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Gates warns on pre-emptive strike

Robert Gates, 3 March
Robert Gates has been US defence secretary since 2006

US defence secretary Robert Gates has said any future president is likely to be more cautious about launching a pre-emptive strike against another nation.

Mr Gates told US TV channel PBS the US had learned from its failure to find weapons of mass destruction in Iraq or to anticipate the counter-insurgency.

Stricter criteria would need to be met on the threat faced and intelligence used before any future strike, he said.

The US invaded Iraq in 2003 on the basis it had or was developing WMD.

No evidence of such weapons has ever been found.

Mr Gates was appointed defence secretary by President George W Bush in 2006, several years after the invasion of Iraq, and has stayed on in the role under the Obama administration.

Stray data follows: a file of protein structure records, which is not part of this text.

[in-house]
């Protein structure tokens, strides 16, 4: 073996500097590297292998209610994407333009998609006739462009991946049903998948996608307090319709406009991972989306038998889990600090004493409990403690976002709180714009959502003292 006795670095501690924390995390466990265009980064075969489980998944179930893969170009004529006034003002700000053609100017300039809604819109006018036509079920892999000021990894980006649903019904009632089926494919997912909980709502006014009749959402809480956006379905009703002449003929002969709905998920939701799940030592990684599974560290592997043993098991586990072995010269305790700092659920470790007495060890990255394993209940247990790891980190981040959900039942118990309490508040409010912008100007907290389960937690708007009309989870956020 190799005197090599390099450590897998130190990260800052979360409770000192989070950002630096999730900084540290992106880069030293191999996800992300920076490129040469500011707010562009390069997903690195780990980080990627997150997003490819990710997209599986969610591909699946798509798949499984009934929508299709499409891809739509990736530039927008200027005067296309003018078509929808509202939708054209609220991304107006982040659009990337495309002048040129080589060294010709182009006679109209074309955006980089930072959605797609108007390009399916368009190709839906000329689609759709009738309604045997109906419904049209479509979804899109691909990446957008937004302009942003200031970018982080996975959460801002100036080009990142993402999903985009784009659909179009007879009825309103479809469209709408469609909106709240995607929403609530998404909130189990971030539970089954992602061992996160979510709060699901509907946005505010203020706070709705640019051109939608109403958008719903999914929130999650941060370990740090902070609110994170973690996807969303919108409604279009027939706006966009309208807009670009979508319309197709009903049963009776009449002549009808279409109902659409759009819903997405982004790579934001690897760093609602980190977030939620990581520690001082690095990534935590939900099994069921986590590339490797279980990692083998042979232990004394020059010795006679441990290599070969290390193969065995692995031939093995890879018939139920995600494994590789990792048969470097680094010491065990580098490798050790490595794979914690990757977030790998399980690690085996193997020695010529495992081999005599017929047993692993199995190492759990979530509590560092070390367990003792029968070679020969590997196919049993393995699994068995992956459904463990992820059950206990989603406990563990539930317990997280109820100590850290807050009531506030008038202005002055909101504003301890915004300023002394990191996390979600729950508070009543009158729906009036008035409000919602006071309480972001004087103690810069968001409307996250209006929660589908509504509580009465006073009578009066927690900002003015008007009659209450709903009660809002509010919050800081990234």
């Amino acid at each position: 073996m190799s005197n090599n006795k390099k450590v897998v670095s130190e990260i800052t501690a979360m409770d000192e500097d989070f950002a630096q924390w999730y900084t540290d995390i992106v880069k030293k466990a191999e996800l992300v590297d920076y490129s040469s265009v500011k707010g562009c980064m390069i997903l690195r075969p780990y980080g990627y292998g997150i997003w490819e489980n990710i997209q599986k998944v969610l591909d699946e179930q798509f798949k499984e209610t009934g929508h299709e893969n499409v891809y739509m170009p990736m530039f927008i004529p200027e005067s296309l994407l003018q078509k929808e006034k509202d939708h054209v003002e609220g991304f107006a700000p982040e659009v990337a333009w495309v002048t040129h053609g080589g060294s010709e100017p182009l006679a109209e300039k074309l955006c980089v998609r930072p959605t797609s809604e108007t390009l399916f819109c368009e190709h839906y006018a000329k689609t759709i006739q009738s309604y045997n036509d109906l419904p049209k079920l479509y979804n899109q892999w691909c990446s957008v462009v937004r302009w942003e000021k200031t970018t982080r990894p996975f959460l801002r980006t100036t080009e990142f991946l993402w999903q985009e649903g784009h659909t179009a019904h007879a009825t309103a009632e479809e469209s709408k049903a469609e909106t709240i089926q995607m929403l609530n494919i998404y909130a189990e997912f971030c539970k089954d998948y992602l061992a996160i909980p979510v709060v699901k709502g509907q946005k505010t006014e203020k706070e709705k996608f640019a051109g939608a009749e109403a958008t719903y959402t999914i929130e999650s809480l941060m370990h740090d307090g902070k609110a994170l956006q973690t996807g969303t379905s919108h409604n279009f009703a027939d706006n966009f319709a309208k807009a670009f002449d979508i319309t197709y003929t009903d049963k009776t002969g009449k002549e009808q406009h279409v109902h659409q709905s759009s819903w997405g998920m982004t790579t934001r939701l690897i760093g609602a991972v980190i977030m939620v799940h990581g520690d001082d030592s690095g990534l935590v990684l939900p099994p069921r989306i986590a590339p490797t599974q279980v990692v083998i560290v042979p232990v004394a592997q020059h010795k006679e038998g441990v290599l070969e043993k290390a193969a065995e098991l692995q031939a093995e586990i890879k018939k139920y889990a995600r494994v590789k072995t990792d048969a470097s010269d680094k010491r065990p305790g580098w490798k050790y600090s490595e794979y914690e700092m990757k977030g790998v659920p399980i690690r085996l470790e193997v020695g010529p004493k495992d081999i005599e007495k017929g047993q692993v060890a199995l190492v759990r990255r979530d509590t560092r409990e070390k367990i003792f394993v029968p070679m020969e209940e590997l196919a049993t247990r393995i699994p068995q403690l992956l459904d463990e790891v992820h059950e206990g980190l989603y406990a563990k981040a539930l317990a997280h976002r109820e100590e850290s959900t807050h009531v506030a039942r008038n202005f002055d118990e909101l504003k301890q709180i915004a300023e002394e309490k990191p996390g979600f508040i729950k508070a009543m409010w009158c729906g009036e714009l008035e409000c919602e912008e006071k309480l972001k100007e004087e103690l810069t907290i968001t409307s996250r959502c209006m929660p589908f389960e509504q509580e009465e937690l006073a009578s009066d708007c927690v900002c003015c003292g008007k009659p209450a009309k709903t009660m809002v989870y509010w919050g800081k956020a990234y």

The concept of a pre-emptive attack is part of what is known as the Bush doctrine.

Speaking to PBS, Mr Gates said: "The lessons learned with the failure to find the weapons of mass destruction and some of the other things that happened will make any future president very, very cautious about launching that kind of conflict or relying on intelligence."

He said any future president would "ask a lot of very hard questions and I think that hurdle is much higher today than it was six or seven years ago".

He added: "I think that the barrier, first of all, will be 'are we going to be attacked here at home?'"

Mr Gates, a former head of the CIA, said the "quality of the intelligence" was another factor to be considered before deciding on a pre-emptive strike.

He said the US's failure to anticipate that the invasion - foreseen as a short conflict - could lead to a protracted counter-insurgency operation "was one of the biggest mistakes that was made".

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